It's a scene that probably plays out more often than parents want to admit -- teens daring one another or trying to impress each other with dangerous feats. Most of the time we probably just don't hear about them, unless they go horribly wrong ... as they did last week for 15-year-old Austin Price.
Price was walking home with two friends last Thursday from their San Lorenzo, Calif., high school. They started to play a game of "chicken," with an Amtrak train, seeing how long they could stay on the tracks as the train approached. According to friends, it was something students did all the time.
Unfortunately, Price stayed on too long, and according to KTVU, just after 6:45 p.m. he was struck and killed by the oncoming training. It's a senseless tragedy in the truest sense.
While it obviously should a send a direct message about how dangerous trains are, and how no one should walk along tracks, it should also serve as a bigger warning to our kids about taking such senseless risks. This didn't have to happen.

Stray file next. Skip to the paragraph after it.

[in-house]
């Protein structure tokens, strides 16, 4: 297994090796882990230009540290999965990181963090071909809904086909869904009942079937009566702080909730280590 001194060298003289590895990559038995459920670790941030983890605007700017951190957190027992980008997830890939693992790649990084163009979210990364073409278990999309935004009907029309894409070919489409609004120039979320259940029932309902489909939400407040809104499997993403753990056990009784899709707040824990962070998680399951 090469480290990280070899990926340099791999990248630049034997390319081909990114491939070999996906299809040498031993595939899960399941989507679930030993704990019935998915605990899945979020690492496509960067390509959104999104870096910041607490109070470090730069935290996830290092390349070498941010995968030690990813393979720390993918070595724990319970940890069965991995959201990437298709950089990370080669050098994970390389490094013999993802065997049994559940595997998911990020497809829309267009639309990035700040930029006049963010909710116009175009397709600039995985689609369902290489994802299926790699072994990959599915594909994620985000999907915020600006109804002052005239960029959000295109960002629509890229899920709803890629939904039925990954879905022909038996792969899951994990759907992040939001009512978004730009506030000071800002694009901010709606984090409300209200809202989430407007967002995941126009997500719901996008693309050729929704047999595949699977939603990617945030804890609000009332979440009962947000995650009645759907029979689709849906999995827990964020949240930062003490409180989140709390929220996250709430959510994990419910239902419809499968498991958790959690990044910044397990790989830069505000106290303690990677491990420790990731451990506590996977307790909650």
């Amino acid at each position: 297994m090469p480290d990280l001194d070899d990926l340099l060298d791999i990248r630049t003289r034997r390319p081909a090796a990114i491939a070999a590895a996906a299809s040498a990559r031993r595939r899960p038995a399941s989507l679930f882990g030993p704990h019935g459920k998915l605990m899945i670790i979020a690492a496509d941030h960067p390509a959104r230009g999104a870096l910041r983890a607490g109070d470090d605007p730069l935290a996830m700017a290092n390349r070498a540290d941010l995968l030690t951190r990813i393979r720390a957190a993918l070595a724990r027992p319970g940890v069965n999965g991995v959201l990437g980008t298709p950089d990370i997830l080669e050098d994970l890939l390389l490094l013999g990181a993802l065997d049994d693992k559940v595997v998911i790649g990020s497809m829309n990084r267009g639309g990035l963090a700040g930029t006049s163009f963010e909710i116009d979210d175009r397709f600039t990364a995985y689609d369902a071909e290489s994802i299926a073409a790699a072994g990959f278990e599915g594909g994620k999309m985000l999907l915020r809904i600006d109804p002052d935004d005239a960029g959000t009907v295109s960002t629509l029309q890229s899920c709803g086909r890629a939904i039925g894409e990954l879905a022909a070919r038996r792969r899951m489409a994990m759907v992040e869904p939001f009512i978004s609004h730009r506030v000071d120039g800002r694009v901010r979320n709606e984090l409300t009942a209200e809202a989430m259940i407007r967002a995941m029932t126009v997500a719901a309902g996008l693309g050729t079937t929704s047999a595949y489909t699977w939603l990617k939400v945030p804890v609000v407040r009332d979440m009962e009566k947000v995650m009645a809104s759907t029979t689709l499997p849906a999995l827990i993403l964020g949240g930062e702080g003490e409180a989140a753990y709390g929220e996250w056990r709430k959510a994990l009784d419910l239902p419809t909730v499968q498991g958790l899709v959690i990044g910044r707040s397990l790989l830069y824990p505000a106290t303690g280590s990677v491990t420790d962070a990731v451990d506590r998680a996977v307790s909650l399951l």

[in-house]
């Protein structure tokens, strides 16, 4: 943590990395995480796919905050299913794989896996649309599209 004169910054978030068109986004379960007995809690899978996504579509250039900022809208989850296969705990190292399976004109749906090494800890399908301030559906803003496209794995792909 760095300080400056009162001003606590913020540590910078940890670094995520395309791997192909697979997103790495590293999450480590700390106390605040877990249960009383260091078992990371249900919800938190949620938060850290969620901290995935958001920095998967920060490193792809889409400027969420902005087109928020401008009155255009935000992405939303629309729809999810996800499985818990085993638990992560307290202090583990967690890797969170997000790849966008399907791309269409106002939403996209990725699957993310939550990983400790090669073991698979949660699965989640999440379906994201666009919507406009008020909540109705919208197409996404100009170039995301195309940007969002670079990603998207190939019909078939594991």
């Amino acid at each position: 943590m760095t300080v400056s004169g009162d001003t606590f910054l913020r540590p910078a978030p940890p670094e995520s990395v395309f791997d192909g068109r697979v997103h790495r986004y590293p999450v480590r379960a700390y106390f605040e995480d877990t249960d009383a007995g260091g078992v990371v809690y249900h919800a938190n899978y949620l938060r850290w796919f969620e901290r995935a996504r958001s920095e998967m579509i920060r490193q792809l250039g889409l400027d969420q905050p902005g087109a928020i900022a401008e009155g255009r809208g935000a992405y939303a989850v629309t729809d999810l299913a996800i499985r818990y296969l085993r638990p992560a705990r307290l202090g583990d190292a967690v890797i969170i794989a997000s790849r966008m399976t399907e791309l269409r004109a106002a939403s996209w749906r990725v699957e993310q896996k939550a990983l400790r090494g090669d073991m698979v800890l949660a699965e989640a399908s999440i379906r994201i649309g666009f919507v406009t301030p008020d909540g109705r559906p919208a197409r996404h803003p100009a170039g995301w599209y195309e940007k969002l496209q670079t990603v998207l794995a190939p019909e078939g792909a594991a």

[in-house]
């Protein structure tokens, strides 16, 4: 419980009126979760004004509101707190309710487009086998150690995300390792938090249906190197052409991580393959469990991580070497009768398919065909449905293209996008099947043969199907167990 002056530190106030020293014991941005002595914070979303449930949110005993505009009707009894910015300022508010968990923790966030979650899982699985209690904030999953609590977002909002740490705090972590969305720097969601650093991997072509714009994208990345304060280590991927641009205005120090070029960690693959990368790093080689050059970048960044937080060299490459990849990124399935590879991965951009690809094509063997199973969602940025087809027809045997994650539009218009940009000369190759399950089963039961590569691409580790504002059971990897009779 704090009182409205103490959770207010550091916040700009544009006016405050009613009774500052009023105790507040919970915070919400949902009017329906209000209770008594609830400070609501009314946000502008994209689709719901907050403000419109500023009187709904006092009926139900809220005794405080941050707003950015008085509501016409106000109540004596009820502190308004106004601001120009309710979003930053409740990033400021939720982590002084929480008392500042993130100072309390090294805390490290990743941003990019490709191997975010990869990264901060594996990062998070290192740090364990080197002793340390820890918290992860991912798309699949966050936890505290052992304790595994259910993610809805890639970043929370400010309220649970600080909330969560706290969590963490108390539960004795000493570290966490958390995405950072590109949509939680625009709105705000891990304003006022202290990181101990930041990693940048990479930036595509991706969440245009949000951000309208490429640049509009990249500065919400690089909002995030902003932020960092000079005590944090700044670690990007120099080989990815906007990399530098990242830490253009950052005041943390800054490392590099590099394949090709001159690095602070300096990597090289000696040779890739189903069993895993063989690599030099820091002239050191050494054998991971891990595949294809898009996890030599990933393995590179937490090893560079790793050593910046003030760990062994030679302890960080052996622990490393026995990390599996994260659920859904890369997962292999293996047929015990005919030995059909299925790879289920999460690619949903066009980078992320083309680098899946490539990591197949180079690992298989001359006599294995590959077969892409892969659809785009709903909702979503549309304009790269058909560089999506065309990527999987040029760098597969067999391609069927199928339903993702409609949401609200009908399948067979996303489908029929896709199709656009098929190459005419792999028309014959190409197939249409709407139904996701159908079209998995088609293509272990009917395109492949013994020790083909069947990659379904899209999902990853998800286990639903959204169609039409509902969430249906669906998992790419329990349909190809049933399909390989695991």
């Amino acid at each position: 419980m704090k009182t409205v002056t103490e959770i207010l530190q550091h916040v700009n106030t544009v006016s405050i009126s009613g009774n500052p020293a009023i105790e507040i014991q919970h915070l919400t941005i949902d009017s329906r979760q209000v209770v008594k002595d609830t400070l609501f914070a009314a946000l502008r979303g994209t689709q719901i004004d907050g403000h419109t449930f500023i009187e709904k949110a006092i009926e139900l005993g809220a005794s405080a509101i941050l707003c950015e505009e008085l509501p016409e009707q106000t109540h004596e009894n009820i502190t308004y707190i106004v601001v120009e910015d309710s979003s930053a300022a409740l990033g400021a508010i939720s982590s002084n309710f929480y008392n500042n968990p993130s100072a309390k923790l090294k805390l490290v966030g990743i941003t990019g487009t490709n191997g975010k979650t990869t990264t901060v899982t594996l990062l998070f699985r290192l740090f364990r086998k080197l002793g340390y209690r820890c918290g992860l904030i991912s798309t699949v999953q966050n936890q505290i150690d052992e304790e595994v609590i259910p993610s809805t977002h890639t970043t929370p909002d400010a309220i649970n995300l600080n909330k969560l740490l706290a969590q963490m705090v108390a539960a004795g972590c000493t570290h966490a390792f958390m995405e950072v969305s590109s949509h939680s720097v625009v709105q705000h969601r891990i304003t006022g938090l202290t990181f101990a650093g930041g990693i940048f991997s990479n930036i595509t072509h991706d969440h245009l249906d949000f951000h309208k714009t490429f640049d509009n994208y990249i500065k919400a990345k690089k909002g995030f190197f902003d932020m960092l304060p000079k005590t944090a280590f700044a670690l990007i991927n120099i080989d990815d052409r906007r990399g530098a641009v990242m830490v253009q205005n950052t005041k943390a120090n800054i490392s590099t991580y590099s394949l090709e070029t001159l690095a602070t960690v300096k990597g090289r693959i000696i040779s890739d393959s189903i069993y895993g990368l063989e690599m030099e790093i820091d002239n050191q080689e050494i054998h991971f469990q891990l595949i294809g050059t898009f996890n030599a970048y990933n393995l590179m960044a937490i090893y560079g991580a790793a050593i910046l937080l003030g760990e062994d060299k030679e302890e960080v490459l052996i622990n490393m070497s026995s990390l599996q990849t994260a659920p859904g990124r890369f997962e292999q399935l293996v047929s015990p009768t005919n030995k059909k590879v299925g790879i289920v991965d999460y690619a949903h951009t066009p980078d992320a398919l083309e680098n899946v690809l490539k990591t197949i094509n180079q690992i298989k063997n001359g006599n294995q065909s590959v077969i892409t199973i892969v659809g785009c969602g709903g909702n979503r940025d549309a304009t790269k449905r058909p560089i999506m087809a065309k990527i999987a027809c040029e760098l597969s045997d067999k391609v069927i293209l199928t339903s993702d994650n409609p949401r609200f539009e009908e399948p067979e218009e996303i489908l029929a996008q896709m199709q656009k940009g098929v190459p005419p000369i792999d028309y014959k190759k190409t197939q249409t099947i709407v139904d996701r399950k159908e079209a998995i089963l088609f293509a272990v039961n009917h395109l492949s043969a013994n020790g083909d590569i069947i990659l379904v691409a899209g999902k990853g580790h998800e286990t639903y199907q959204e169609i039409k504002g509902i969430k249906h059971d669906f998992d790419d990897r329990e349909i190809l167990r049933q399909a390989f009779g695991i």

It's one of those stories that seizes my heart as a parent, because I can see how easily this could happen. I can imagine how an otherwise smart, well-behaved kid would put himself or herself in such a position because they feel invincible, because they're bored, because they want to impress someone, because they can. I did plenty of risky things myself, and look back in awe that nothing happened to me. Don't we all?
So how do we prevent our kids from such similar senseless tragedies? We can't prevent cancer, or random acts of violence, but something like this doesn't have to happen. The question is how. How do we get through to them that it's just not worth it?
It's an age-old question I suppose that generation after generation of parents has asked, but failed to answer. I hope, however, that by sharing stories like Austin's, we might at least make them think. That maybe when they're ready to take a senseless risk they might remember him and make the right choice.
Do you worry about your teen taking senseless risks? What do you do to try and prevent them from doing so?
Image via NBC